ATLANTA – Last Memorial Day, Ronald Dolly spent the long weekend in Miami Beach with two friends. This year, the destination is the same, but the quarters are closer: 11 people, two cars, one hotel room.
"There are a lot of us, so it will be a lot cheaper," Dolly, a student from the Atlanta area who studies health care management, said Friday. He figured the trip would work out to an average of less than $40 per person.
Welcome to another scaled-back summer of travel. More people will hit the road than did last year, but their budgets will be even tighter than in 2009, thanks to persistently high unemployment, stock markets in retreat and the fragile economy.
Auto club AAA says about 32.1 million Americans will travel over the Memorial Day holiday weekend, roughly 5 percent more than last year. Families will spend an average of $809, or $67 less than a year ago.
They're knocking down the cost, travel agents say, by staying closer to home, choosing less-expensive modes of transportation or by picking destinations based on the best fares and lodging they can find.
In summers past, Dennis Chang and his family visited Disney World or Jamaica. But this year, with his wife recently out of work, the 33-year-old clothing designer from Laurel, Md., says the family is scaling back.
The more likely destination for this summer is Virginia Beach, Va., a four-hour drive away, with sandwiches in the car and hunting for discounted tickets to theme parks along the route.
Debbie Dixson, an airline bag checker from St. Louis, can get cheap tickets to New York or Paris through her job. But the cost of food, lodging and entertainment in a big city would quickly wipe out whatever she saved. So she and her husband will instead drive to Douglas, Mich., to meet their six kids for a week's stay in a cabin along Lake Michigan.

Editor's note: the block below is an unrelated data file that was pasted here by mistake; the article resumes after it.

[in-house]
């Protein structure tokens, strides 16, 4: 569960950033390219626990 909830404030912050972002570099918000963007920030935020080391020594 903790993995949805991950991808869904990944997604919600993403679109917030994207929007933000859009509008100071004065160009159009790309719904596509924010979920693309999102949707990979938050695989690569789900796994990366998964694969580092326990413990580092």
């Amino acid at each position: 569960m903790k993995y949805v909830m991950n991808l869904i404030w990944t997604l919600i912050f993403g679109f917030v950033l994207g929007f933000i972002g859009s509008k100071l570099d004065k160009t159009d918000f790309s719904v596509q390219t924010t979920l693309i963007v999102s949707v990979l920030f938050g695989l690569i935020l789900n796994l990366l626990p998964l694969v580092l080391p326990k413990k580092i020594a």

While the economy is recovering, travel has bounced back slowly, says Steve Piraino, senior economist at IHS Global Insight. His firm attributes it to high unemployment, still hovering near 10 percent.
The Commerce Department said Friday that consumer spending was stagnant in April and is at its weakest level in seven months. The savings rate rose last month, showing that more people are holding on to their money in uncertain economic times.
Hotels and resorts are trying to entice people into longer stays with lower rates or discounts at restaurants and spas. As a result, the average room rate is down slightly to about $95, according to travel research firm STR. It was $107 just two years ago.
In states from Texas to Florida that are threatened by the Gulf of Mexico oil spill, resorts are offering free golf and complimentary room nights. Some have promised a full refund if the oil hits popular beaches.
Some theme parks are offering specials on traditionally slower days. At Hersheypark in Pennsylvania, guests who stay three nights or more at can buy a special $89.95 pass good for unlimited trips to the theme park, zoo, botanical garden and museum. A standard one-day pass is $52.95.
The vast majority of Americans drive to their summer vacation spots, and they should get a break at the pump in the weeks ahead. The nationwide average for gas is $2.75 a gallon, and analysts think it could fall as low as $2.65 by July 4.
AAA says about 28 million Americans will take road trips over the Memorial Day holiday weekend, 1.6 million more than last year. About 2.15 million will fly, up slightly from a year ago.
For fliers, finding a deal will be more difficult. During the recession, airlines cut back on the number of planes they fly, and fewer available seats means higher fares. From June through August, domestic airfares are 24 percent higher than last year, averaging $321 per round trip, according to fare-tracking website Bing Travel.
Not everyone is cutting back, of course, particularly young professionals, people with stable jobs and the affluent, according to recent travel surveys. "I usually take a weeklong vacation, but this time I'm gone for two weeks," said lobbying firm employee Debra Saiki of Honolulu, while waiting recently at Boston's South Station to catch an Amtrak train to New York.
If the job market improves, more people will be able to travel, Piraino's firm says. And they'll spend more to do so. But until then, Chang and many others will reluctantly opt for the steering wheel instead of a fold-down tray table.
"We're usually a flying family," he said. "I don't like to drive more than an hour."
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